Microsoft’s Holographic System Will Project More Than Princess Leia

help me obi wan

When I first watched R2D2 beam a hologram of a distraught Princess Leia onto a tabletop, I was more interested in how I could get my hands on that technology than I was about her problem (don’t judge—I was little and it was the beginning of the movie). I wasn’t allowed to touch our family’s answering machine, so the idea of a holographic message blew my mind. And then there was Star Trek’s holodeck, an entire simulated environment used for training, crime scene investigation, and recreation (Deep Space Nine’s Quark has particular fun renting out holosuites). The Emergency Medical Hologram could stand in for an real doctor, though unlike the holographic Leia, the EMH is an actual character who has a family and other relationships, many with actual people. There are even holo-novelists who write narratives for the holodeck—perhaps this will turn out to be a job of the future.


This technology is now reality. This week Microsoft revealed its HoloLens. The holographic computing system is part Star Wars, part Star Trek, and part something else that transcends both of them. The system projects holograms, but does so in three dimensions, rather than two, taking images “out of the screen and into the world.” What’s really exciting about the HoloLens isn’t just that it can project these images, but that it also the actual physical stuff in a user’s environment into holograms users can interact with, thus merging digital and actual reality. It seems appropriate that Google should retire Glass at the same time this system was announced—what the HoloLens does is far beyond anything Glass could do (except perhaps the looking silly part).

minecraft hololens

Those invited to test out the visor-like system experienced a few different scenarios that merged the virtual world with the actual world. For example, one demo turned a user’s real environment into a Minecraft version of that environment, transforming, among other objects, the actual coffee table into a Minecraft one. Microsoft has been pretty tight-lipped about how the system works, but it’s thought that the holographic images are actually projected into the eye of the user, tricking their brain into thinking, in this case, that the coffee table is made from Minecraft bricks (the visor is also equipped with sensors to monitor the wearer’s head movements to make sure the projections are properly oriented). So what happens when the user takes a virtual Minecraft hammer and smashes the table? It splinters into pieces before their eyes.


Other demos included getting electrical (or plumbing) help via the HoloLens camera, which allowed an actual electrician to see the light switch in question and give verbal and drawn instructions about how to fix it. There’s also something called HoloStudio, an app for creating 3D objects that can then be printed. But I think the most exciting scenario involves scientists using the HoloLens to “work” on Mars. This one uses OnSight software developed by folks at NASA’s Jet Propulsion Laboratory. It allows scientists to see through the eyes of the Curiosity rover so they can explore Mars, interact with 3D holographic images, and even perform experiments on Mars.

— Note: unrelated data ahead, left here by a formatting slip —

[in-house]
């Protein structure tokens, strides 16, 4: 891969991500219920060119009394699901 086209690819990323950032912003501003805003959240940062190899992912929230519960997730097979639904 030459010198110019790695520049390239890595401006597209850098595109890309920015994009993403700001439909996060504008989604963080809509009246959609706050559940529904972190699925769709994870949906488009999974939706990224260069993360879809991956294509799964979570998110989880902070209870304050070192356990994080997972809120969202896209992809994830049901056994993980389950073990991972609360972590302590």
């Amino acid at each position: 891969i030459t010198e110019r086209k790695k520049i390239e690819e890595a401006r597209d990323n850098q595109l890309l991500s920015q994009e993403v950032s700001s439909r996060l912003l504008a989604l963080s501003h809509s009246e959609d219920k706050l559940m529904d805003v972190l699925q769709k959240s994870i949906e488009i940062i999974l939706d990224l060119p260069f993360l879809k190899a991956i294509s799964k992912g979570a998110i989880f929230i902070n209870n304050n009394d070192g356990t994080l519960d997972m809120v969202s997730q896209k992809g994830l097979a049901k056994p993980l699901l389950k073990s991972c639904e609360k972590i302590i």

The system sounds similar to that of Magic Leap, a company recently purchased by Google that is developing “cinematic reality,” which is a step beyond virtual or augmented reality. The HoloLens may end up competing with Magic Leap, especially for hardware, but Microsoft doesn’t see virtual reality systems such as Oculus Rift, Project Morpheus, or Glyph as competitors: “We are integrating holograms into the world around you–transforming the ways you create, connect, and explore. Oculus, Magic Leap, Glass developers and everyone else, we humbly invite you–come create holograms with us.” It’s worth noting that Oculus Rift can be used to generate holographic environments too, including a room that pays homage to the holodeck.

In conjunction with the announcement, Microsoft also revealed Windows 10, which will feature “holographic experiences.” Windows 8 and 8.1 users can upgrade for free (right now the Technical Preview is available to “Windows Insider” users). And if my previous experiences with Windows updates are any indication, we’ll all be forced to upgrade at some point soon whether we want to or not–unless Obi Wan can do something to stop it.

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